Suicide is a major problem in First Nations right across the country. As a First Nation person, I have been touched by suicide in the loss of friends from my community in Attawapiskat. Too many wonderful young Native people who are full of potential are taking their lives for no good reason. In schools, non-Native
Suicide is a major problem in First Nations right across the country. As a First Nation person, I have been touched by suicide in the loss of friends from my community in Attawapiskat. Too many wonderful young Native people who are full of potential are taking their lives for no good reason.
In schools, non-Native and Native, we teach young people about mathematics, history, geography, language and science but to a great degree, educators don’t provide a lot of skills related to dealing with suicide, abuse, violence, sexuality, teen pregnancy and addictions.
The difference between a young First Nation person getting through those difficult teen years or not has do with education. If youth are taught the necessary skills in which to identify problem areas that relate to critical issues, such as suicide, then they have more of a chance of rising to their potential. It can mean the difference between life and death.
As a participant in the annual Wabun Youth Gathering hosted and developed by the Wabun Health Services of Wabun Tribal Council, I can tell you that there are many young people getting the information they need to better deal with big issues like suicide. For years now I have been watching young Wabun First Nation members learn about their Native traditions and culture in all types of workshops and sessions. I have seen them graduate from preteen juniors to teenage seniors and many have developed to become chaperones in leadership roles.
Gatherings like this don’t simply just happen. They are the result of the initiative of people who realize that something must be done to help our First Nation youth and are willing to do the work to make things happen. The Wabun Chiefs, Wabun Executive Director Shawn Batise, Wabun Health Director Jean Lemieux and Regional Crisis Team Coordinator Mike Archer deserve a resounding thanks on behalf of their youth for producing the annual Wabun Youth Gathering which has been running for eight years now. For detailed information on the Youth Gathering go to: www.wabunyouthgathering.com
This type of gathering, is making a difference, it focuses on skills development, teaching youth how to deal with with issues like suicide, addictions, violence and abuse. When you bring youth together for a week of learning and skills development with an emphasis on traditions and culture and in a safe and quiet place only good things can happen. I have seen shy withdrawn First Nation children change before my eyes over the eight years I have attended the youth gathering. They now feel good about themselves, they have a better understanding of who they are and they have some very important skills to draw from.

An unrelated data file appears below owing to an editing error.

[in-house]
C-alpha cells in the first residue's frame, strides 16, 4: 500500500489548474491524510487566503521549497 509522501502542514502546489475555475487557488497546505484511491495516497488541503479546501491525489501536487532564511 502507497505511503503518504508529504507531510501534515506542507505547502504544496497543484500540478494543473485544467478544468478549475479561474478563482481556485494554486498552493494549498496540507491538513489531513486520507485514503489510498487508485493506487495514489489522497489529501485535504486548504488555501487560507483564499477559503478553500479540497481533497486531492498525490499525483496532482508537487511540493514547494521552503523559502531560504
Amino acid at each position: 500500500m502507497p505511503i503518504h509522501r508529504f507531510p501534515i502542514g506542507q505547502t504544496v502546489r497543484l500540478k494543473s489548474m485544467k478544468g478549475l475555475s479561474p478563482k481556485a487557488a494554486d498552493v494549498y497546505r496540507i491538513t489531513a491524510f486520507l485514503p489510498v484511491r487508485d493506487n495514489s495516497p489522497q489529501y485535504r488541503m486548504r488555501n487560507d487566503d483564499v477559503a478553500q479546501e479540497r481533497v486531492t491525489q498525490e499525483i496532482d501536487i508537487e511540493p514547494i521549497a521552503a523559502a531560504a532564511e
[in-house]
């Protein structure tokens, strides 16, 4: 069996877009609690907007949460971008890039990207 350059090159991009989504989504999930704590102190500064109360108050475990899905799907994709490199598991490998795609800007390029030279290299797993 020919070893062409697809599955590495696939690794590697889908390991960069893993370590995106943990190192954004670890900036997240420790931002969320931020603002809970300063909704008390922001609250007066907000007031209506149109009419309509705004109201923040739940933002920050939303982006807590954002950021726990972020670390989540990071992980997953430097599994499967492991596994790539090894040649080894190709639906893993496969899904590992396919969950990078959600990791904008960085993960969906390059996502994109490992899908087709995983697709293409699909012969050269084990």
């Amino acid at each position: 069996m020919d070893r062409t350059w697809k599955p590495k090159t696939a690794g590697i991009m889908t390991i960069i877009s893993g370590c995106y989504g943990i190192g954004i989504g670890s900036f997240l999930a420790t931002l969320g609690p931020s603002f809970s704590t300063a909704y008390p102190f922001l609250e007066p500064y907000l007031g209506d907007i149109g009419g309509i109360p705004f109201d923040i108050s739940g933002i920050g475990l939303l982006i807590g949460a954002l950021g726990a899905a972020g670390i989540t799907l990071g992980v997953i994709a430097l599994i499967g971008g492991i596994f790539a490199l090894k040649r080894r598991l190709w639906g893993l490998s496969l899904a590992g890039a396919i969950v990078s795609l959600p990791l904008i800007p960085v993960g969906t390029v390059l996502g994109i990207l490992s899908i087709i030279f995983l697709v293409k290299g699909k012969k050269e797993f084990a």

Some graduates that come to mind are Jaimee Roy, of Matachewan First Nation and Sam Kloetstra of Mattagami First Nation who have moved on to take leadership roles in education and social work. Tianna McKay-Golinowski from Mattagami First Nation was on hand this year as an adult chaperone as she prepares for a career in health care.
I have seen these young people discover their traditions and culture in Pow Wows, the drum, singing, dance and arts over the years. In addition I have seen them come together in groups under the guidance of renown healing facilitators like Clayton Small and Maria Treviso. Clayton runs a program to assist Aboriginal youth known as Native Pride which you can read about on his website at: www.nativeprideus.org
Through these sessions the Wabun youth learned so much about how to deal with the major issues that teens face. Strong friendships are forged during these annual gatherings and much of what these young people learn they bring back to their families and friends in their First Nations. That means that change does indeed happen. This change is slow and gradual but it is apparent and even if it means that just one child has been saved from suicide, early pregnancy or some sort of abuse then all the work done to make the Wabun Youth Gathering a reality has been a success.
I encourage First Nation and non-Native communities, educators and organizations to consider developing similar gatherings where our young people can learn the skills they need to really make a difference in their lives. With the right skills in their pockets these youth can all rise to their potential.
Xavier Kataquapit writes a weekly column at www.underthenorthernsky.com